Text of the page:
You may have heard all the hype about running techniques: Barefoot, Pose, Chi, Good Form Running and more. But what the heck is running form really, and how do you decide which style is best for you?
Running form, in its simplest definition, is how your body moves while running. New styles of running have been developed to prevent and treat injuries in runners, and your form will either make you a fast and healthy runner or an injured, unhappy runner. We want you happy!
What do the trademarked running forms preach?
ChiRunning® This system teaches you to relax, land with a mid-foot strike, lean forward, relax the limbs and engage the core to let your legs “simply support your body weight instead of pushing or pulling it forward.”
Pose Method® This model uses “pose, fall, pull” as the keystones for what it considers good form. By keeping a tall and aligned pose, or posture, it recommends falling forward and allowing gravity to drop one leg while the support leg pulls from the ground.
Good Form Running® The method of good form involves a tall posture, landing mid-foot, running at a cadence of 180 (steps per minute) and leaning forward slightly from the ankles, using gravity to help momentum.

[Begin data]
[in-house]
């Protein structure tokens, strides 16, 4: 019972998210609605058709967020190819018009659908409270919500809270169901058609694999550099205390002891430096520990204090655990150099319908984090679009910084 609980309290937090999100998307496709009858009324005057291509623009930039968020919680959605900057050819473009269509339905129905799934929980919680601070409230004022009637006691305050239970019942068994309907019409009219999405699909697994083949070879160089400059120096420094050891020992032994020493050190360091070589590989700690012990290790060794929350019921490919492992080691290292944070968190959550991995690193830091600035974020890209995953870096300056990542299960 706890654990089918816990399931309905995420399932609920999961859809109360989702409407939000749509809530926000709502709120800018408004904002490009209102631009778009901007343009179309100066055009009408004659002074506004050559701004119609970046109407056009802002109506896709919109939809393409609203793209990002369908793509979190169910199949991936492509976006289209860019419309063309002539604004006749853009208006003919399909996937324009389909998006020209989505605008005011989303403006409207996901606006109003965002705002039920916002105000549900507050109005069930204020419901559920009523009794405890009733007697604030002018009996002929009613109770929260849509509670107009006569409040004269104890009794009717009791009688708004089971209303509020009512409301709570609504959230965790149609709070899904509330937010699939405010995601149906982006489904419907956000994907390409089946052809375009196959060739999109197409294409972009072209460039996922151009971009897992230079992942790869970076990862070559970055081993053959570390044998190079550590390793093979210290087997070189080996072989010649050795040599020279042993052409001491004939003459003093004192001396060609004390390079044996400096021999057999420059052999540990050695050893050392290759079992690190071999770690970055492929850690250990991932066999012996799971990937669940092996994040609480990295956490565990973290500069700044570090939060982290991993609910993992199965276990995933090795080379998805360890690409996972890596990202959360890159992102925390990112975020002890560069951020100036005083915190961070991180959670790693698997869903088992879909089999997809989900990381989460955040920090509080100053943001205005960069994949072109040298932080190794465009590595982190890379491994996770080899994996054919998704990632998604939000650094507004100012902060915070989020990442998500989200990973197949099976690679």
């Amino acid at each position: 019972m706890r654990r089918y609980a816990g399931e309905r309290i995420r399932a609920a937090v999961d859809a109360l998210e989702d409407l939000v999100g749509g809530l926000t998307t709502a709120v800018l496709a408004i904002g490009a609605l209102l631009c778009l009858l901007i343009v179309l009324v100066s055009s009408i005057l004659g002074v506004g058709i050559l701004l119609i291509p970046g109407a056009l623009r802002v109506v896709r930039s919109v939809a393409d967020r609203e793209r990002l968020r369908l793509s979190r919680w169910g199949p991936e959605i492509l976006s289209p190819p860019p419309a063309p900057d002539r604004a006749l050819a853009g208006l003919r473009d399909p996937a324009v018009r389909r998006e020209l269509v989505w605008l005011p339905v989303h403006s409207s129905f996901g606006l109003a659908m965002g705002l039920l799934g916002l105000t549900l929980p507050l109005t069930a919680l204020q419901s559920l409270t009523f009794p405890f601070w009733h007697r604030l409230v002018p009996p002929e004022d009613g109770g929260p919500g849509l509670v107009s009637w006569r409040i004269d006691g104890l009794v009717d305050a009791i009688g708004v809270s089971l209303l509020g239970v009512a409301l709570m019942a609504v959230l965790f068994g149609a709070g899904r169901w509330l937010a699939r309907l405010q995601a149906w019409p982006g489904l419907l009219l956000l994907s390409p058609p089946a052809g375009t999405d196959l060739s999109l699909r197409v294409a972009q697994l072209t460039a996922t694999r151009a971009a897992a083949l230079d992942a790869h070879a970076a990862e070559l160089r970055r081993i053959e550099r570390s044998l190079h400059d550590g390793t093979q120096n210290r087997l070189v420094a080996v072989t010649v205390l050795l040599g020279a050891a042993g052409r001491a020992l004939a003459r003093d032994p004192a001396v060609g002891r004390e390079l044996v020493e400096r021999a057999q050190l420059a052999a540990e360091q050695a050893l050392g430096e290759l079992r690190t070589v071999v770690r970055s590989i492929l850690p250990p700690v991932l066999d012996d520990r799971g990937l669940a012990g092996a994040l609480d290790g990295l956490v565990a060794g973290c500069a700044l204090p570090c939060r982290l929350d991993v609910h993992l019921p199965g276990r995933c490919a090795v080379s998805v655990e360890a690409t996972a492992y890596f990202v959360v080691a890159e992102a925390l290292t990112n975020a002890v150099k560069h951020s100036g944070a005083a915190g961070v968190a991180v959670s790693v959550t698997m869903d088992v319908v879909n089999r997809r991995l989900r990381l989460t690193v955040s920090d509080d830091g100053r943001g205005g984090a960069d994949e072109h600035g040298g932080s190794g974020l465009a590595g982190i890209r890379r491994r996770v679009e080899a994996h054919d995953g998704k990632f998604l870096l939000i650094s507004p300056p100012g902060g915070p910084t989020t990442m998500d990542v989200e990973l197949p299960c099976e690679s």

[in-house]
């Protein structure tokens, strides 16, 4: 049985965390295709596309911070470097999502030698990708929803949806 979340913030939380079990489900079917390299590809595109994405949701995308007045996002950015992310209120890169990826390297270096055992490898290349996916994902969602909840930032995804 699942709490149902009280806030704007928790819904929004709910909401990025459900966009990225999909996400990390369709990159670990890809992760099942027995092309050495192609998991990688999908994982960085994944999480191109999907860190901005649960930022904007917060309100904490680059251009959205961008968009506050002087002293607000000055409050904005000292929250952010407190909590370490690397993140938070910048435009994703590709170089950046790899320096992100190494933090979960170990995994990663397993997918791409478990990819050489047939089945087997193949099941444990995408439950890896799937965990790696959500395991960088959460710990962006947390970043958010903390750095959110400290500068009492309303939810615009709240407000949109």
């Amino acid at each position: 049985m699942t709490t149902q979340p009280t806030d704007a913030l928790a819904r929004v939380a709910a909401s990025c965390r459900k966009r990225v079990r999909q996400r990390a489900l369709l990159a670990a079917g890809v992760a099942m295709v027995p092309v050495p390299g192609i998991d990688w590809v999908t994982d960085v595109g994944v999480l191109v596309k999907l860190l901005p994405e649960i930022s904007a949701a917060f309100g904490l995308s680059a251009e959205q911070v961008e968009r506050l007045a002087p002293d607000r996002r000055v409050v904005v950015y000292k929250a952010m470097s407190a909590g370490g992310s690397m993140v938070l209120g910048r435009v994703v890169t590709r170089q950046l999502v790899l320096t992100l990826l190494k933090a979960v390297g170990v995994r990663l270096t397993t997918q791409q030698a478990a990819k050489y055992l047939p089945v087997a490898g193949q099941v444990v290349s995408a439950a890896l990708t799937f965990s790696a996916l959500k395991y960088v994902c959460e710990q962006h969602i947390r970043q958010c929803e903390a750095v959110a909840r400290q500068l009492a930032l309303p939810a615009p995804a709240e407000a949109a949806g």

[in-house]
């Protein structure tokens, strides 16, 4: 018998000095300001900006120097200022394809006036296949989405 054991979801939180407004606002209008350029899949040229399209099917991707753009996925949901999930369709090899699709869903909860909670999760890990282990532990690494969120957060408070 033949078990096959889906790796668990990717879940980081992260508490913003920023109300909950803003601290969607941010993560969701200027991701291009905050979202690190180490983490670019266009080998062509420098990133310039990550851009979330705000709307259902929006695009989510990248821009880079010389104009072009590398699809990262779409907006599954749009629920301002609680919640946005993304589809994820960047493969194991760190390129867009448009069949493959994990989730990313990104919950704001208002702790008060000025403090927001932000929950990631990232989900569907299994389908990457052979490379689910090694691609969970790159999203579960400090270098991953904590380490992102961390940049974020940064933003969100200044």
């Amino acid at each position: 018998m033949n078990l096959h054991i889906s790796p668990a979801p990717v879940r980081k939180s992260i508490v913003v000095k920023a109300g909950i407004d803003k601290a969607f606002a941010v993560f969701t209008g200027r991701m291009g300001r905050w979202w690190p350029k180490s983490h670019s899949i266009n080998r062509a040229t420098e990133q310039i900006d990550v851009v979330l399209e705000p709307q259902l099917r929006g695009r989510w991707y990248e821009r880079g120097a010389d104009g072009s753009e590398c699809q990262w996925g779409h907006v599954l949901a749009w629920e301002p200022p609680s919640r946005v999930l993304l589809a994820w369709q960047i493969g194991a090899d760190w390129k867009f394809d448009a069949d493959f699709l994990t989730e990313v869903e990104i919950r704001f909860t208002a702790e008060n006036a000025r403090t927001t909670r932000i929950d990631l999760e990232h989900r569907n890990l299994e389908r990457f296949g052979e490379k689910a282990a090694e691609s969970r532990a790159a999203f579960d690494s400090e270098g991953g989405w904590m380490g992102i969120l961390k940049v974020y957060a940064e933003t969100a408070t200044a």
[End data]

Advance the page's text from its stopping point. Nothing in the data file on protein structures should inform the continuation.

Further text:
Do these sound familiar? While general guidelines may be helpful for some, there are a few problems when picking a generic running form for everyone. Everyone moves differently. Each runner has strengths and weaknesses that will help or hinder his or her running form. I have analyzed thousands of runners’ forms through slow-motion video analyses, and there are many similarities in healthy runners and parallels in runners with injuries.
How to Fix Your Form
Make it dynamic! A dynamic warm up is the best type of stretching to activate supporting muscles before a run. See a video here of real people doing it: www.refinedrun.com/refined-run-warm-12-dynamic-running-warm-up.
Work on flexibility (after your runs) to promote a long stride and encourage the muscles to do their jobs:
• Hip flexors
• Get your glutes firing (see “Baby Got Back” in the summer 2014 issue of Fit Columbus)
Use your glutes – don’t just “fall forward!” Those babies are big for a reason – they should support your hips to avoid the hip drop you saw above and allow you to have a strong push-off and long stride-length
Find a cadence that works for you. When running a six- to eight-minute-mile pace, 180 steps per minute is great, but if you’re running a slower 10-minute-per-mile pace, you will take less steps.
Land softly. You should not sound like a herd of elephants coming down the trail; land as softly as possible and this will help take care of your foot-strike.
These general guidelines are important for all runners, all distances and every single running style. In order to find the best running style or modification for you, a running gait analysis and functional examination is necessary. You can schedule yours at www.RefinedRun.com.